On October 30, responding to a growing number of cyclist deaths in the city, the New York City Council passed legislation that will significantly improve bike infrastructure throughout the city. One solution will be the installation of at least 250 miles of protected bike lanes, which will be completed by 2026.
The legislation will require the Department of Transportation to issue and implement a transportation master plan every five years. The plan’s goals would be to prioritize the safety of all street users, the use of mass transit, the reduction of vehicle emissions and access for individuals with disabilities.
“The piecemeal way we plan our streets has made no sense for far too long, and New Yorkers have paid the price every day stuck on slow buses or as pedestrians or cyclists on dangerous streets,” said NYC Council Speaker Corey Johnson.
“We need faster buses, safe streets infrastructure for pedestrians and cyclists and more pedestrian space. We need to do everything we can to encourage sustainable modes of transportation, especially with the realities of climate change growing more dire every day,” added Johnson.
The first plan would be due in December 2021 and would include:
• 150 miles of physically or camera-protected bus lanes over five years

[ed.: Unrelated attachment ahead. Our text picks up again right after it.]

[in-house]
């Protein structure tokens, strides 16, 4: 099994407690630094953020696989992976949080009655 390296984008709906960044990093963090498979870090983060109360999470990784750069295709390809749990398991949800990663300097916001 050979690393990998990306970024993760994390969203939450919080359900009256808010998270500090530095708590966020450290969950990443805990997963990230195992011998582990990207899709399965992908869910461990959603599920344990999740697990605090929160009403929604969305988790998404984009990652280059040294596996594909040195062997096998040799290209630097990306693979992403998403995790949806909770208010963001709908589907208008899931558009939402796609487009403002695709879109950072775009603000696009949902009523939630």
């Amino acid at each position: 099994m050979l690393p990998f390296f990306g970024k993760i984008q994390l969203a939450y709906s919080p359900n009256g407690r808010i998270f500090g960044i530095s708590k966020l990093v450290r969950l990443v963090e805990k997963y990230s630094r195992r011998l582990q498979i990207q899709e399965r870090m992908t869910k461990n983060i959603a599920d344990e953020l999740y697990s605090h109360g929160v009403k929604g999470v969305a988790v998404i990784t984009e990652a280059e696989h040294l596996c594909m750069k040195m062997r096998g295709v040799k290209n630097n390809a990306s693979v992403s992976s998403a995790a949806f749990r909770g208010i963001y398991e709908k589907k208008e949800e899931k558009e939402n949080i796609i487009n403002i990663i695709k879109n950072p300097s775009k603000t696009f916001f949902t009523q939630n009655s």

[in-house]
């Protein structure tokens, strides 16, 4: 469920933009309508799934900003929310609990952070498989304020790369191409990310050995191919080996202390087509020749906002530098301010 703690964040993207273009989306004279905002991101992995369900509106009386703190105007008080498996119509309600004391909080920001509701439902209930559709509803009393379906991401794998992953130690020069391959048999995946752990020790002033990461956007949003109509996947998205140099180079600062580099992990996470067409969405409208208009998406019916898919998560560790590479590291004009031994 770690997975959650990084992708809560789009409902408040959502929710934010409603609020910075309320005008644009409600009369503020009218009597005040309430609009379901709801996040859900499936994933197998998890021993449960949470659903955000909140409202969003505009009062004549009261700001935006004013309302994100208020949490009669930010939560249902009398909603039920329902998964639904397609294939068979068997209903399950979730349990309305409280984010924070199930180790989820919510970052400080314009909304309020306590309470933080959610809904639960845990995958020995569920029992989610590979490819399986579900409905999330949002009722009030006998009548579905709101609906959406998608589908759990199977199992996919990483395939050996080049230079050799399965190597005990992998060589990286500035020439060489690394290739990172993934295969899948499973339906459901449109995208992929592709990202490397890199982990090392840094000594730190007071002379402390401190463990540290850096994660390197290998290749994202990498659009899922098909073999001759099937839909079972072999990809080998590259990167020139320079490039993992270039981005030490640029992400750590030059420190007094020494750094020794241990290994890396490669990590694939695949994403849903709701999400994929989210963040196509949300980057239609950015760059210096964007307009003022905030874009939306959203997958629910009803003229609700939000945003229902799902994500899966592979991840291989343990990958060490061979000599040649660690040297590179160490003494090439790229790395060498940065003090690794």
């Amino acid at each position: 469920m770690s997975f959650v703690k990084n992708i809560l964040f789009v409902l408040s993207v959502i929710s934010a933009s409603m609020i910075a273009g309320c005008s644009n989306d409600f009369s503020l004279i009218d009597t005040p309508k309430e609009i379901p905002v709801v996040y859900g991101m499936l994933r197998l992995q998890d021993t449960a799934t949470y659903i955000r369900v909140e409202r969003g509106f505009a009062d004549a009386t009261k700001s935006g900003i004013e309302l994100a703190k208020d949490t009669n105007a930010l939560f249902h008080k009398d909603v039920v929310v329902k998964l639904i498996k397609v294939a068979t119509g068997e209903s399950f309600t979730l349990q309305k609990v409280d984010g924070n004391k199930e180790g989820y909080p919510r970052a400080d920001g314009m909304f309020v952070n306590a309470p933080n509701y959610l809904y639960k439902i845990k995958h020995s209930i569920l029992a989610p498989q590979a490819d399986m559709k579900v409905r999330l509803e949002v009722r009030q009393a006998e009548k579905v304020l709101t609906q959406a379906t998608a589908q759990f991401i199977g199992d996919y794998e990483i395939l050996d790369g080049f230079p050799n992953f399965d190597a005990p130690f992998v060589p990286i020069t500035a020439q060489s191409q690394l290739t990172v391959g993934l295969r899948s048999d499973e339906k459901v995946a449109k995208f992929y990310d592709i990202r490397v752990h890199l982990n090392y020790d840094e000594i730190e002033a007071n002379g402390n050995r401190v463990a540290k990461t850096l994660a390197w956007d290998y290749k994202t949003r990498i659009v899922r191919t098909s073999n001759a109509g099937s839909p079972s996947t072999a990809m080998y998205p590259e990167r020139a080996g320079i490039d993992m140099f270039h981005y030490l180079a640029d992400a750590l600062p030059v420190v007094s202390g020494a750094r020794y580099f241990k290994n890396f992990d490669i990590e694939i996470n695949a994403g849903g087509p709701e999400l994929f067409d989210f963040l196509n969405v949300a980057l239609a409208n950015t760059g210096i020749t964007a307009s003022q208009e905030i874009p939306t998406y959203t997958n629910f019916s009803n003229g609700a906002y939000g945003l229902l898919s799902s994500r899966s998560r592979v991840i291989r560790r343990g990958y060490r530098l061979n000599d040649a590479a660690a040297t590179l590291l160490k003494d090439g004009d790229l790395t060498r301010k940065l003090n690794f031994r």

• Transit signal priority at 750 intersections during the first year and 1,000 intersections during each subsequent year
• 250 miles of protected bike lanes over five years, with at least 30 miles in the first year and 50 miles in each subsequent year
• Bus stop upgrades like benches, shelters, and real-time passenger information (RTPI) at 500 bus stops each year
• Redesigning at least 2,000 signalized intersections over five years, with at least 400 redesigns each year
• Accessible pedestrian signals at no fewer than 2,500 intersections, with at least 500 installations each year
• Assessing and amending commercial loading zones and truck routes.
• Developing parking policies to promote the master plan’s goals of safety, mass transit use, reduced vehicle emissions, and access for individuals with disabilities; and
• Within the first two years, create and maintain one million square feet of pedestrian space
The following master plan, due in 2026, would include the completion of a connected bike lane network, installation of physically or camera-protected bus lanes on all routes where they can be installed, installation of accessible pedestrian signals at no fewer than 2,500 intersections over five years, installation of bus stop upgrades at all bus stops, redesign at least 2,000 intersections over five years, and installation of pedestrian ramps at no fewer than 3,000 intersections.